# Turning sum into integral when the widths of the intervals are not uniform

I have a sum of the form $$S = \sum_\lambda f(\lambda),$$ where the "index" of the sum solves the equation $$\tan(C \lambda) = \lambda.$$

This equation has a countably infinite number of solutions. One can see that as $$C$$ gets large, these solutions get closer and closer together, so it should be possible to express $$S$$ as an integral as $$C \rightarrow \infty$$, but I am unclear how to achieve this.

How can I introduce the vanishing width of the intervals into the sum to make a Riemann-type sum for $$S$$?

Attempt:

Set $$S = \lim_{N\rightarrow \infty}\sum_{n=-N}^N f(\lambda_n)$$ where $$\tan(C\lambda_n) = \lambda_n$$ and the $$\lambda_n$$ are sorted ($$\lambda_{n-1}< \lambda_n$$ for all $$n$$). Then $$S = \lim_{N\rightarrow \infty} 2N\sum_{n=-N}^N f(2N\frac{\lambda_n}{2N})\frac{1}{2N} \sim \lim_{N\rightarrow \infty} 2N\int_{-N}^N f(2Nz)dz$$

Is this correct? Or am I missing something here? I suppose there are some strong constraints required on $$f$$ such that $$S$$ converges.

• The Riemann sum requires that the intervals all tend to zero in the limit. It does not matter if their relative size varies; the key thing is that as $n\to\infty$, $\Delta x$ must tend to $0$ Aug 22, 2021 at 17:45
• In that case @Fshrike I suppose I'm left wondering how to convert a sum of the form $S$ with an unspecified $f(\lambda)$ in it into a Riemann sum. I wonder if my last line seems appropriate Aug 22, 2021 at 18:11
• I am not sure. I do know that one can take integrals over discrete measure spaces (someone did this in an answer to one of my questions, converting a sum into an integral) Aug 22, 2021 at 18:51

We prove:

Claim. Consider $$f : \mathbb{R} \to \mathbb{R}$$ such that

1. $$f$$ is locally Riemann integrable on $$\mathbb{R}$$, that is, $$f$$ is Riemann integrable on each closed bounded subinterval of $$\mathbb{R}$$,

2. $$\phi(r) = \sup_{|x| \geq r} |f(x)|$$ is integrable on $$[0, \infty)$$.

Then we have

$$\lim_{C \to \infty} \frac{1}{C} \sum_{\lambda : \tan(C\lambda) = \lambda} f(\lambda) = \frac{1}{\pi} \int_{-\infty}^{\infty} f(x) \, \mathrm{d}x.$$

For the proof, if $$C > 1$$ then we note that the equation $$\tan(C\lambda) = \lambda$$ has a unique solution $$\lambda_n$$ in each interval $$I_n = [\frac{n\pi}{C}-\frac{\pi}{2C}, \frac{n\pi}{C}+\frac{\pi}{2C}]$$. This allows us to write

$$\sum_{\lambda : \tan(C\lambda) = \lambda} f(\lambda) = \sum_{n\in\mathbb{Z}} f(\lambda_n),$$

provided the sum converges absolutely.

1. From this, for each fixed $$r > 0$$,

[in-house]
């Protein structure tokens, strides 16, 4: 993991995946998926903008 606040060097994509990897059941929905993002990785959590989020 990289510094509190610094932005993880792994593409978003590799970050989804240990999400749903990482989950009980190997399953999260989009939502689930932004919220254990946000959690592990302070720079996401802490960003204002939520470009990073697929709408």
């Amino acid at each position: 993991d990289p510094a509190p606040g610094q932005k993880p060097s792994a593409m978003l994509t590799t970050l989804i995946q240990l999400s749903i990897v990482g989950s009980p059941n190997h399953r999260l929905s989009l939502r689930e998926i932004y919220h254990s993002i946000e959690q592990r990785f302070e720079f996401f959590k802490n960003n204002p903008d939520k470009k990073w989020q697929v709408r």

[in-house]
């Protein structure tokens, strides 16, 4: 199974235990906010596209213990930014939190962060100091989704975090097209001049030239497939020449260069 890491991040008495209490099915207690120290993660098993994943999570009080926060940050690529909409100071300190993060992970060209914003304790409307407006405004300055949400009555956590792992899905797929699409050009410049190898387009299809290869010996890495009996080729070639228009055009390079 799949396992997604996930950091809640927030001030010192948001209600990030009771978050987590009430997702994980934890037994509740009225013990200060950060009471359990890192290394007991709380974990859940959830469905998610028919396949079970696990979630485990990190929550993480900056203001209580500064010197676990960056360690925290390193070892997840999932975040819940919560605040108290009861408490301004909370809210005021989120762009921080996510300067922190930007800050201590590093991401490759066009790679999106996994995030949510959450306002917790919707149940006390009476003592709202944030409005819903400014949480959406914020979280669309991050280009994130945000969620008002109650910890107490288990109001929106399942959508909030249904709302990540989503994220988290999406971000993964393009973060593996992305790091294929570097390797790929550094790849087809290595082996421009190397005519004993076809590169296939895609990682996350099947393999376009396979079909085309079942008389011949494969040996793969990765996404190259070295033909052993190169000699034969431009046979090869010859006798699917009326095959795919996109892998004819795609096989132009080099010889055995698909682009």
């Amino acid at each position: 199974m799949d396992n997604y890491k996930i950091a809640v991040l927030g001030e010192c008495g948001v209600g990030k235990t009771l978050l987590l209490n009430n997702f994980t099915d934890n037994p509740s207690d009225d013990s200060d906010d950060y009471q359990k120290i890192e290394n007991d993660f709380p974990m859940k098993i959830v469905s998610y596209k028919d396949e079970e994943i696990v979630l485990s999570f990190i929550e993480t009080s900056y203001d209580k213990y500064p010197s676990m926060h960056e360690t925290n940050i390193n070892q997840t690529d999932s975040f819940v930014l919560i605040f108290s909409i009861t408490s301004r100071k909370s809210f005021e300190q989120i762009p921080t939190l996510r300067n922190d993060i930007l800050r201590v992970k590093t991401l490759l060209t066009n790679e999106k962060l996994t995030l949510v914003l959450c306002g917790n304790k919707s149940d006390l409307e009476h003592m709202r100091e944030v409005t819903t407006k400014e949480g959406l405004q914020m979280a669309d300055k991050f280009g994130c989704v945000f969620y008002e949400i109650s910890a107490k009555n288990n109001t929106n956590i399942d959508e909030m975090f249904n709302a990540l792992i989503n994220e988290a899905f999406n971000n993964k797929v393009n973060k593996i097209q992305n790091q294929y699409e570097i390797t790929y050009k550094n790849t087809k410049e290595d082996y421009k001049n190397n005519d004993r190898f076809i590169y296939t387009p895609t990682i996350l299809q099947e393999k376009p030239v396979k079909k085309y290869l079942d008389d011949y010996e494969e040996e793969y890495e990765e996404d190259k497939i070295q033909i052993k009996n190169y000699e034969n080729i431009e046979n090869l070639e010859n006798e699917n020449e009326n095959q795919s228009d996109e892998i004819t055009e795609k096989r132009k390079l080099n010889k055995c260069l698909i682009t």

$$S_{C,r} := \sum_{n\in\mathbb{Z}} f(\lambda_n) \operatorname{length}(I_n \cap [-r, r])$$

is a Riemann of $$f$$ over $$[-r, r]$$. (Even though the index $$n$$ runs over the infinite set $$\mathbb{Z}$$, only finitely many terms are non-zero and hence $$S_{n,r}$$ is essentially a finite sum.) Also, the mesh of the associated tagged partition decreases to $$0$$ as $$C \to \infty$$, and so, we have

$$\lim_{C\to\infty} S_{C,r} = \int_{-r}^{r} f(x) \, \mathrm{d}x.$$

2. On the other hand, for $$|n| \geq 2$$,

$$\Bigl( \sup_{I_n}|f| \Bigr) \operatorname{length}(I_n) \leq \phi\biggl( \frac{|n|\pi}{C}-\frac{\pi}{2C} \biggr) \operatorname{length}(I_n) \leq \int_{\frac{|n|\pi}{C}-\frac{3\pi}{2C}}^{\frac{|n|\pi}{C}-\frac{\pi}{2C}} \phi (x) \, \mathrm{d}x,$$

and so, if $$C$$ is sufficiently large so that $$r > \frac{5\pi}{2C}$$, then

$$\sum_{n\in\mathbb{Z}} | f(\lambda_n) | \operatorname{length}(I_n \setminus [-r, r]) \leq 2\int_{r-\frac{5\pi}{2C}}^{\infty} \phi (x) \, \mathrm{d}x.$$

This in particular shows that the sum $$\sum_n f(\lambda_n)$$ converges absolutely.

3. On the other hand, since $$|f(x)| \leq \varphi(|x|)$$ and $$\varphi(|x|)$$ is integrable on $$\mathbb{R}$$, $$\int_{-\infty}^{\infty} f(x) \, \mathrm{d}x$$ converges absolutely. Moreover, it is clear that

$$\left| \int_{|x|\geq r} f(x) \, \mathrm{d}x \right| \leq 2 \int_{r}^{\infty} \varphi(x) \, \mathrm{d}x.$$

4. Finally, combining all the observations, we find that

$$\limsup_{C\to\infty} \, \Biggl| \frac{\pi}{C} \sum_{\lambda : \tan(C\lambda) = \lambda} f(\lambda) - \int_{-\infty}^{\infty} f(x) \, \mathrm{d}x \Biggr| \leq 4\int_{r}^{\infty} \phi (x) \, \mathrm{d}x$$

Since this is true for any $$r > 0$$, letting $$r\to \infty$$ proves the desired claim.